ST. PAUL, Minn. — Gov. Mark Dayton on Thursday vetoed a GOP-backed bill that would have aligned Minnesota's state tax code with federal changes passed last year, paving the way for an around-the-clock weekend of work in search of a deal that may not materialize before time runs out on the session.
The Democratic governor rejected the bill with about 20 grade-school students standing behind him at St. Paul's Bruce Vento Elementary School, who counted down and shouted "Veto!" as he stamped the legislation. Dayton said the bill tilted toward the wealthy and corporations and left "crumbs to people who need it."
Dayton had warned he wouldn't sign the bill unless the Legislature provided $138 million in emergency aid to schools facing financial shortfalls. Republicans have resisted, saying the Democratic governor's request came too late and would provide money to all public schools — not just those with budget trouble.
Compromise happens fast and late at the Capitol. But with less than four days of work remaining, Dayton and Republican leaders were still trading barbs in press conferences. The two sides just started negotiating Thursday in search of a deal on drastically different tax plans and other spending proposals.
There's not the same level of pressure to agree because Dayton and the Legislature already met their constitutional obligation to pass a two-year budget last year. Dayton isn't running for a third term this fall, and state senators won't face voters until 2020; only the 134 House members are on the ballot.
Still, there is plenty on the line. A tax bill could help avoid a logistical nightmare for tax filers next year as well as some incidental tax hikes. Lawmakers hope to pass bills addressing opioid addiction and abuse of elders at state-regulated facilities. Dayton said his school funding request was necessary to forestall layoffs at 59 school districts across the state.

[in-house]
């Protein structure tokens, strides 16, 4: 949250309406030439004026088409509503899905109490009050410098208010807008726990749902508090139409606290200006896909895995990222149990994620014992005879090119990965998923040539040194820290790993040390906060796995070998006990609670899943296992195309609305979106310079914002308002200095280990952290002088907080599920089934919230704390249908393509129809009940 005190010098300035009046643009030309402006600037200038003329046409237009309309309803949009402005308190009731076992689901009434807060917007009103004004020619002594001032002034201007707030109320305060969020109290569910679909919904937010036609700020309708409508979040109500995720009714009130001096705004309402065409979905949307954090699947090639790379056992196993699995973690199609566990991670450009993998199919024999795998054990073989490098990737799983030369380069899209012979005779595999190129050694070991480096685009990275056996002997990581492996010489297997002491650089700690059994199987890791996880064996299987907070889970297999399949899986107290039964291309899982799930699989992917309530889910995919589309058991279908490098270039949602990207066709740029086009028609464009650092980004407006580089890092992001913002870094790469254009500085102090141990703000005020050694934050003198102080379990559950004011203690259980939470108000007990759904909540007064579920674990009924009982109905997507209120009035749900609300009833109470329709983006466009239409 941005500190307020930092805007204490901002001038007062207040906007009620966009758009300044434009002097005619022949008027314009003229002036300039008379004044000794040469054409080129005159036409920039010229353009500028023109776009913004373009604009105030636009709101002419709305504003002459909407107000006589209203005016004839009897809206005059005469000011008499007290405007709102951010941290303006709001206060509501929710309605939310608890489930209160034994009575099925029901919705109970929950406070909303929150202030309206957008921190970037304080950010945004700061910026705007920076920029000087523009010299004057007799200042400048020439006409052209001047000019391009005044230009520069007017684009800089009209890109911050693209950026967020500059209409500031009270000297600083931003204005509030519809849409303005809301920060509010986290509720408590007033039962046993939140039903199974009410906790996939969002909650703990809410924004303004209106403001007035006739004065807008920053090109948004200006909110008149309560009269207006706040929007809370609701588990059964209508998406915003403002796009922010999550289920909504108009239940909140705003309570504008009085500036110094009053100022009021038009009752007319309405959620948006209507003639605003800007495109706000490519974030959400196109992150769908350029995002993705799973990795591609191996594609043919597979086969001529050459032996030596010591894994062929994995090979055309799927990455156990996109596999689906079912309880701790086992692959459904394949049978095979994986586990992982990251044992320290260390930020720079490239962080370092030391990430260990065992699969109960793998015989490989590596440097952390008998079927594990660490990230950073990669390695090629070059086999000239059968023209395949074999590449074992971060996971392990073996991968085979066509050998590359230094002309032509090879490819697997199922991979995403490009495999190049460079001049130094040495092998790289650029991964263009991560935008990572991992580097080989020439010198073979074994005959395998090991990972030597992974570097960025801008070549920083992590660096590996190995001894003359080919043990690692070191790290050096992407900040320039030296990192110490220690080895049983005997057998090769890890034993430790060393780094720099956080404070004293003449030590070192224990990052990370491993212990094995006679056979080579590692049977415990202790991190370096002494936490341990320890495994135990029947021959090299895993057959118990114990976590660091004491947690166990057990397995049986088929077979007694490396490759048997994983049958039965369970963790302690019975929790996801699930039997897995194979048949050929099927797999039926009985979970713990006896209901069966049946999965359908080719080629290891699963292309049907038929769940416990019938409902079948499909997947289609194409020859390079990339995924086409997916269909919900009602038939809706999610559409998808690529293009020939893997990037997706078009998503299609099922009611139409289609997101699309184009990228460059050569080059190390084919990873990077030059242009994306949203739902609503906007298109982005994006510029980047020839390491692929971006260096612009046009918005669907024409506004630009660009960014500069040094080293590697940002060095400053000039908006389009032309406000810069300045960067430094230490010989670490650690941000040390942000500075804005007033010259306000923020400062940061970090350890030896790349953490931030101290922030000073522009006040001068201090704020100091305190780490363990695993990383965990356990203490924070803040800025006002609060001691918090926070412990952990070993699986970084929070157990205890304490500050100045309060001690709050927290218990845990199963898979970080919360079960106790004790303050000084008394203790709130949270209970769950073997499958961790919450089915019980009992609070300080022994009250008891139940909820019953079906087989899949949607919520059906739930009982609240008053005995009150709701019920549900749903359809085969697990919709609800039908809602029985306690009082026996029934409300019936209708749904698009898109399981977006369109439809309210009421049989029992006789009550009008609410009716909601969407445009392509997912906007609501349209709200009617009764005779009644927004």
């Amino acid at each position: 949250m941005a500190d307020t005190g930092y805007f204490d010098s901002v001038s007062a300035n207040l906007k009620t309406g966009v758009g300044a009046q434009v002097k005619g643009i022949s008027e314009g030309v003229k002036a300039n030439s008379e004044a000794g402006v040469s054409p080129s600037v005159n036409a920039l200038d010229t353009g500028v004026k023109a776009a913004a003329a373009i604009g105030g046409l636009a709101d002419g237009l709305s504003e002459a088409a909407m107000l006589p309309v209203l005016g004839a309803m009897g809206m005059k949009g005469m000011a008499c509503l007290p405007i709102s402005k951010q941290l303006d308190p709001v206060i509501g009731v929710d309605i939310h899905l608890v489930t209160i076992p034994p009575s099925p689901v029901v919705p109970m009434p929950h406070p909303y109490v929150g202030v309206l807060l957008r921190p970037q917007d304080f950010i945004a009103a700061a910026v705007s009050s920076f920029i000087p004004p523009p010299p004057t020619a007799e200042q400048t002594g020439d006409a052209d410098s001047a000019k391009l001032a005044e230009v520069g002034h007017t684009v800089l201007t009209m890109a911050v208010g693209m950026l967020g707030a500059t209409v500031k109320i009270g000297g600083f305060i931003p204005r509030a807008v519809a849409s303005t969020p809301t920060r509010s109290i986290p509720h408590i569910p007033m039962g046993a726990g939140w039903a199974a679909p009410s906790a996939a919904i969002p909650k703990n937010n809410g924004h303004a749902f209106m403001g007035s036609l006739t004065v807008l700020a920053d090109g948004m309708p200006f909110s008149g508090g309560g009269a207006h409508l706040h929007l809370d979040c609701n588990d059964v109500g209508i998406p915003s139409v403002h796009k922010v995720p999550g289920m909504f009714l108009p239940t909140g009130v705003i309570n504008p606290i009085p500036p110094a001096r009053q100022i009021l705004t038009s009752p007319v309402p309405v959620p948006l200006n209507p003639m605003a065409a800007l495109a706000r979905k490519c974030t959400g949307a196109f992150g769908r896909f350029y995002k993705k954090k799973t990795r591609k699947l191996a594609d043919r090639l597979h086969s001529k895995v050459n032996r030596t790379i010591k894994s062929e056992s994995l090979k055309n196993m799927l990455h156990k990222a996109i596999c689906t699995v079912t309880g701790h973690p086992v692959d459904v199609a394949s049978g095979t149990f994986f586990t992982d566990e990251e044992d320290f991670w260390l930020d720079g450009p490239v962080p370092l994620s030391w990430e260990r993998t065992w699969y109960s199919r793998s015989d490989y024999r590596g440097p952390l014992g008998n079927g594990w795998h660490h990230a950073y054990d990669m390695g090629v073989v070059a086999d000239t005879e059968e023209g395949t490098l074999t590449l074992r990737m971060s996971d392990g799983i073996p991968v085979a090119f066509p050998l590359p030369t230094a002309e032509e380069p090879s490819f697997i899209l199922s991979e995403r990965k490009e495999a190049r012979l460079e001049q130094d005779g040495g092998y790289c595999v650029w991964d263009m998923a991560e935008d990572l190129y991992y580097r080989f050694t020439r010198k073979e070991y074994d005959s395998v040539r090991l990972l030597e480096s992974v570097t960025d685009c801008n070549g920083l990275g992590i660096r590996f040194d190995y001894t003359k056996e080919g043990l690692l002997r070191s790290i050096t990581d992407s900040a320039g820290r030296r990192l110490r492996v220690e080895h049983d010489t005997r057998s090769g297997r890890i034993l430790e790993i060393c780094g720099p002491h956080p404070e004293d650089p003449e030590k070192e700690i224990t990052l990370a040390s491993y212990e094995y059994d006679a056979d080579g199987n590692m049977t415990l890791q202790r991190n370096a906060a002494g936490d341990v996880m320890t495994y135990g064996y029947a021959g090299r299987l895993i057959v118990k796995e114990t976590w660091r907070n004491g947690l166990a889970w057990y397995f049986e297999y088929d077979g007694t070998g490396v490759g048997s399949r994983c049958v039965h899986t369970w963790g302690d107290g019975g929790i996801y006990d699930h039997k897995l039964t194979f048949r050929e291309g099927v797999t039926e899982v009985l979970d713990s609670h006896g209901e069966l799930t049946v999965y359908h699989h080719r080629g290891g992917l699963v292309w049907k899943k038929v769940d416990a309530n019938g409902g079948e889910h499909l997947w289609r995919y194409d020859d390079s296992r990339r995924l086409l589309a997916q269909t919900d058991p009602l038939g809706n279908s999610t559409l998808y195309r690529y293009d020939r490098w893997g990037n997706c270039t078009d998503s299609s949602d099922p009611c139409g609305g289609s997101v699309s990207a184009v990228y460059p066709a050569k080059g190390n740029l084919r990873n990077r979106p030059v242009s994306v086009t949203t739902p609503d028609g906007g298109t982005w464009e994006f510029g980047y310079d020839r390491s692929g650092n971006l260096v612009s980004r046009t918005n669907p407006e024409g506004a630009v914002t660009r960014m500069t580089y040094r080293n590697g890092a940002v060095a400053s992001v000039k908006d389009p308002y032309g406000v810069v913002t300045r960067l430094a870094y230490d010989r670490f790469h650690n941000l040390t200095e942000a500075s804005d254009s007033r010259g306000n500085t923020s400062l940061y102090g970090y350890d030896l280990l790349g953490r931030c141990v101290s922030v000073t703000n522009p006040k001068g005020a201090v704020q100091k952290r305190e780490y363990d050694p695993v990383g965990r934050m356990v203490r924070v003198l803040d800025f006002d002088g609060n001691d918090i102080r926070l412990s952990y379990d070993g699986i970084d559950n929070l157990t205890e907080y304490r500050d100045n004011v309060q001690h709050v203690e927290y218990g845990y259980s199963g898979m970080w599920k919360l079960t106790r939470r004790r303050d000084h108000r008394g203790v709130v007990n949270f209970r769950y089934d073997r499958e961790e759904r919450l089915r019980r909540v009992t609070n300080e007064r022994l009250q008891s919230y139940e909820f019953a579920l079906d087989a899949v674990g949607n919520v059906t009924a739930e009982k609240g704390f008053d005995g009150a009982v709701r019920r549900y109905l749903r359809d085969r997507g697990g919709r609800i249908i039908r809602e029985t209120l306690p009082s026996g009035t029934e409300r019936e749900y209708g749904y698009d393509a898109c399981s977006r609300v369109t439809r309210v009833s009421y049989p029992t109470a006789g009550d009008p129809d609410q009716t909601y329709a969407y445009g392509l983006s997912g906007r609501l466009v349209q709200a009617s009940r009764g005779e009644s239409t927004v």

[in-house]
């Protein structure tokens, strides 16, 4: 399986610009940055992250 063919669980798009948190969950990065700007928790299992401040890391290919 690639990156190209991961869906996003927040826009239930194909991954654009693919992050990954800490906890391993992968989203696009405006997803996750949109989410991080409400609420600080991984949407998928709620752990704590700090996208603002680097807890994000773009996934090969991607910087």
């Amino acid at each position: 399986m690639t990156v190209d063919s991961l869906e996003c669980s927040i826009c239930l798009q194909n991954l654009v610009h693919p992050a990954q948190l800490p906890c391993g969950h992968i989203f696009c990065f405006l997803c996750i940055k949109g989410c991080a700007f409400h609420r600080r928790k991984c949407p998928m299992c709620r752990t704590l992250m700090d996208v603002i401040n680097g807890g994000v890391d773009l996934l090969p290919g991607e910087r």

"Teacher layoffs are going to be draconian around the state if this funding doesn't go through," Dayton said.
Republicans who control the Legislature had hoped Dayton would sign their tax bill, which would cut taxes for lower- and middle-income Minnesotans through modest reductions to income tax rates. But after resisting Dayton's call for school funding for weeks, Senate Majority Leader Paul Gazelka suggested Thursday some form of additional money for schools could help break the legislative logjam and win Dayton's approval on a tax bill similar to the one he just vetoed.
Gazelka said lawmakers were exploring some options to fund schools in need.
"We have to work out, is there a way to find the resources or solutions that we haven't seen yet that can answer his education question?" he said.
Conforming to the major federal tax overhaul passed late last year has been a mammoth undertaking for state lawmakers. And failing to do so would make tax filing more complicated for Minnesotans and hit them with higher bills.
School funding and taxes are just two of many priorities the Legislature is aiming to accomplish before adjourning May 21. Top lawmakers were also working to put the finishing touches on a package of government spending increases, including $28 million to help schools improve security in the wake of the fatal school shooting in Florida this year.
Sen. Julie Rosen said she and other GOP lawmakers planned to meet with the Dayton administration Thursday night to start removing provisions Dayton wouldn't support. But she said she planned to include funding to tackle opioid addiction and revamp oversight of senior care facilities.
Both were some of Dayton's top priorities for the year that he had insisted be sent as stand-alone bills. But wrapping them into a larger bill could make it tempting to sign.
"The bill looks attractive, then, to the governor," Rosen said.
The Legislature adjourns Monday, but Sunday night is the deadline to pass bills. Dayton warned again Thursday that he will not call a special session.